An influential US senator has said he will withhold consent for arms sales to Gulf Arab states until there is a “path forward” to resolving the Qatar crisis.
Bob Corker, the chairman of the Senate foreign relations committee, warned that efforts to fight so-called Islamic State and counter Iran were being hurt.
Saudi Arabia, the United Arab Emirates, Bahrain and Egypt cut air, sea and land links with Qatar three weeks ago.
They accused Qatar of aiding terrorist groups and Iran – charges it denied.
On Friday, the emirate was presented with a 13-point list of demands to end the crisis that included shutting down the Al Jazeera news network, cutting ties to the Muslim Brotherhood, and curbing diplomatic relations with Iran.
A government spokesman in Doha said the list confirmed that “the illegal blockade has nothing to do with combating terrorism – it is about limiting Qatar’s sovereignty, and outsourcing our foreign policy”.
The restrictions have caused turmoil in the oil- and gas-rich nation, which is dependent on imports to meet the basic needs of its population of 2.7 million.
President Donald Trump initially expressed his support for the actions taken against Qatar despite it hosting the largest US military base in the Middle East.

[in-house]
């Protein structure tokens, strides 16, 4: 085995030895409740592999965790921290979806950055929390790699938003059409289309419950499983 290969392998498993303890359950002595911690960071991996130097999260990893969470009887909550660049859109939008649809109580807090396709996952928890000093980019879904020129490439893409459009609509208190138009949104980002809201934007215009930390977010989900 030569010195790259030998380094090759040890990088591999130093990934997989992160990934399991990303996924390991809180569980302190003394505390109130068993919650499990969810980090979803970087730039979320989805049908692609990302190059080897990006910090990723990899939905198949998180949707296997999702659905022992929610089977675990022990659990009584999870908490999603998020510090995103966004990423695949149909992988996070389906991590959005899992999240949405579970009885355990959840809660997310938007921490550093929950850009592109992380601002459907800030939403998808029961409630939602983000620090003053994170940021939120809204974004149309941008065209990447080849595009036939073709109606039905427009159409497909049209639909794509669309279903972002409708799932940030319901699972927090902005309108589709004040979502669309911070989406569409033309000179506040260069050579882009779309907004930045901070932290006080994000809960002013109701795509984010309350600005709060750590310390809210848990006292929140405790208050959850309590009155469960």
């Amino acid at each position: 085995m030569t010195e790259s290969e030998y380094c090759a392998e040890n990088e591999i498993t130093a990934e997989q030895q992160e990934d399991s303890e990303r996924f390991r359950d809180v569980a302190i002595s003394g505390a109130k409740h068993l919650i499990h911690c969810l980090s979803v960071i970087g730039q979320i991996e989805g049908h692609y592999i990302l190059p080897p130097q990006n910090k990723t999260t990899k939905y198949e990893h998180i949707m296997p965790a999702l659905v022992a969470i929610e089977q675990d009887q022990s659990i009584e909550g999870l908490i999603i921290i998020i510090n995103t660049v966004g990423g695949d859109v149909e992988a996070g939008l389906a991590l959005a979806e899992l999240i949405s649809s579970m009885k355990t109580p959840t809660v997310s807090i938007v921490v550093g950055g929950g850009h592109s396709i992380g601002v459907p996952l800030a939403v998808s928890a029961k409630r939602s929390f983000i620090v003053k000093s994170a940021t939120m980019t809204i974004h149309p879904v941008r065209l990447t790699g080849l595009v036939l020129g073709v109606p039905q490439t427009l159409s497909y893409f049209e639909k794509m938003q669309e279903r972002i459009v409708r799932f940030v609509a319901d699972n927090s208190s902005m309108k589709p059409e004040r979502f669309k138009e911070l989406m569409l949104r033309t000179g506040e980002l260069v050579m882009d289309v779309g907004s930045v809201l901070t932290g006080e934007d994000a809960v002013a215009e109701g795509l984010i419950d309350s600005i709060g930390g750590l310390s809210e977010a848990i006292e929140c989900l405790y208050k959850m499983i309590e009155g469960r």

But his Secretary of State, Rex Tillerson, acknowledged on Sunday that some of the demands issued by its neighbours would “be very difficult to meet” and called for “dialogue leading to resolution”.
In a letter sent to Mr Tillerson on Monday, Mr Corker said he had been pleased with Mr Trump’s recent trip to Saudi Arabia, where he attended a summit of the Gulf Co-operation Council.
The Republican noted that the president had agreed with the GCC’s six member states, including Qatar, to “ease regional conflicts” and establish “deeper security co-operation”.
“Unfortunately, the GCC did not take advantage of the summit and instead chose to devolve into conflict,” he added.
“All countries in the region need to do more to combat terrorism, but recent disputes among the GCC countries only serve to hurt efforts to fight [IS] and counter Iran.”
“For these reasons, before we provide any further clearances during the informal review period on sales of lethal military equipment to the GCC states, we need a better understanding of the path to resolve the current dispute and reunify the GCC.”
Under US law, Congress must be formally notified 30 days before the sale of any weapons to foreign governments, giving lawmakers time to block it if they object.
Last month, a resolution seeking to stop the sale of about $500m (£393m) of precision-guided munitions to Saudi Arabia for use in the Yemen conflict – part of a $110bn (£86bn) arms deal negotiated by Mr Trump in Riyadh – was only narrowly defeated in the Senate by 53 votes to 47.